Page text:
Starting Strong with Oregon’s Birth Through Five Literacy Plan

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Last summer, with bipartisan support, the Oregon Legislature passed the Early Literacy Success Initiative (HB 3198) with leadership from Governor Tina Kotek. The bill charged the Department of Early Learning and Care (DELC) with establishing a Birth Through Five Literacy Plan, and with distributing grants from the Birth Through Five Literacy Fund.

The goals of the plan are to expand culturally specific early literacy programs for children from birth to age five, to provide training and coaching for direct service staff in early literacy, and to develop and expand language revitalization efforts by federally recognized Indian Tribes in Oregon.

In January, DELC Director Alyssa Chatterjee provided testimony about the importance of a plan rooted in the understanding that the skills a child develops in their first five years are essential building blocks to literacy and open doors to opportunity:  

“Those first 2,000 days of a child’s life, that time between birth and kindergarten entry, represent the most consequential period in human development,” Director Chatterjee said. “During this time, children are establishing critical attachment to care givers, learning to communicate with others, to regulate their emotions, and this gives us one of the greatest opportunities to address early literacy development.” 

Child reading book
Photo by Lina Kivaka

The Birth Through Five Literacy Plan aligns with DELC’s mission to foster coordinated, culturally appropriate and family-centered services that recognize and respect the needs of all children, families and early learning professionals.

Before a child learns to read and write, they learn to listen and speak. Brain science shows that children are developing these skills from birth, which is why support for children to gain early literacy skills is critical in the first few years of life. Literacy learning starts at home in in the lap of a trusted and caring adult – long before a child enters preschool or kindergarten.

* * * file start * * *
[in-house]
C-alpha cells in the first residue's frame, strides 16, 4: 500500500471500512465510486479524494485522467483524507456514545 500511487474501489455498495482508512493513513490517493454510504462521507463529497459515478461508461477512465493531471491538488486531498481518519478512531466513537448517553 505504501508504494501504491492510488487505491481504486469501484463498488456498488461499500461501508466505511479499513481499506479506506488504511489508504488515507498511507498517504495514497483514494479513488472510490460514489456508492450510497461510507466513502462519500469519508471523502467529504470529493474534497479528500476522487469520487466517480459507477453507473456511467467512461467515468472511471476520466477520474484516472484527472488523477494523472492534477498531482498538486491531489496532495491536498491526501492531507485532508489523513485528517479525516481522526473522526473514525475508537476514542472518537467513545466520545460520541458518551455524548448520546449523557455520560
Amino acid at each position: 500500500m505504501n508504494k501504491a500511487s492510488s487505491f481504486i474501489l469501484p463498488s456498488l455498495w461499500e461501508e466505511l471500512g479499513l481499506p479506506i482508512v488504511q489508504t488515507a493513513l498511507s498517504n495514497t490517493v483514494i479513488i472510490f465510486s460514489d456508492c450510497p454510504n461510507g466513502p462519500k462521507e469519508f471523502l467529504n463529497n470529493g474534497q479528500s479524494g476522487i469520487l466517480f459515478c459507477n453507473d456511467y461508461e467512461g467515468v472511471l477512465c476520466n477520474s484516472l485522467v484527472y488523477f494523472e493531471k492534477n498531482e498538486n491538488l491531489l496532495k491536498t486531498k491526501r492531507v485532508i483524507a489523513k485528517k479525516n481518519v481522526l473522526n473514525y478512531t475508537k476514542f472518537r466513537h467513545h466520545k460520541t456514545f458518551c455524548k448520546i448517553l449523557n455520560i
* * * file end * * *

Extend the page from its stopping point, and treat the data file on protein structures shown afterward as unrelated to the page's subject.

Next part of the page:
DELC’s work on the initial plan is part of the broader Early Literacy Success Initiative, and the agency is partnering closely with the Oregon Department of Education (ODE) to expand investments and build infrastructure to strengthen early literacy.  At the January meeting of the Early Learning Council, ODE Director Dr. Charlene Williams echoed the importance of early literacy and referenced social-emotional health and recent brain science research in ensuring a strong start:

 “When a child’s cortisol is high, cognition is low and it’s difficult for them to show up ready to learn,” Director Williams said. “This is really about how we create the conditions for our young scholars to be ready to learn.”

In drafting the plan, DELC incorporated feedback from parents and community partners. DELC proposed the distribution of $9.4 million to expand access to Kindergarten Readiness Partnership & Innovation Program services and to applicants who meet criteria for the Early Childhood Equity Fund through a newly-established Birth Through Five Literacy Program.  This approach will allow funding to be distributed across the state to new and existing Early Childhood Equity Fund grantees to ensure communities can begin benefiting from these resources quickly.

This spring, DELC will release applications for funding to qualified providers. The agency will also be seeking additional community engagement to inform a more robust 2024 Birth Through Five Literacy Plan to submit to the Legislature in December. DELC will provide annual status updates to the Legislature to track progress.

With this approach, DELC is on track to help ensure Oregon’s youngest children have access to safe and supportive environments and positive early childhood experiences which foster early language skills and the formation of strong attachments. Investing in this early foundation will increase access to opportunity, build skills towards early literacy, and improve outcomes for children both now and for generations to come.

The full Birth Though Five Literacy plan is available to read on the DELC website.

About Author

Kate Gonsalves is the Director of Communications for Oregon Department of Early Learning and Care.

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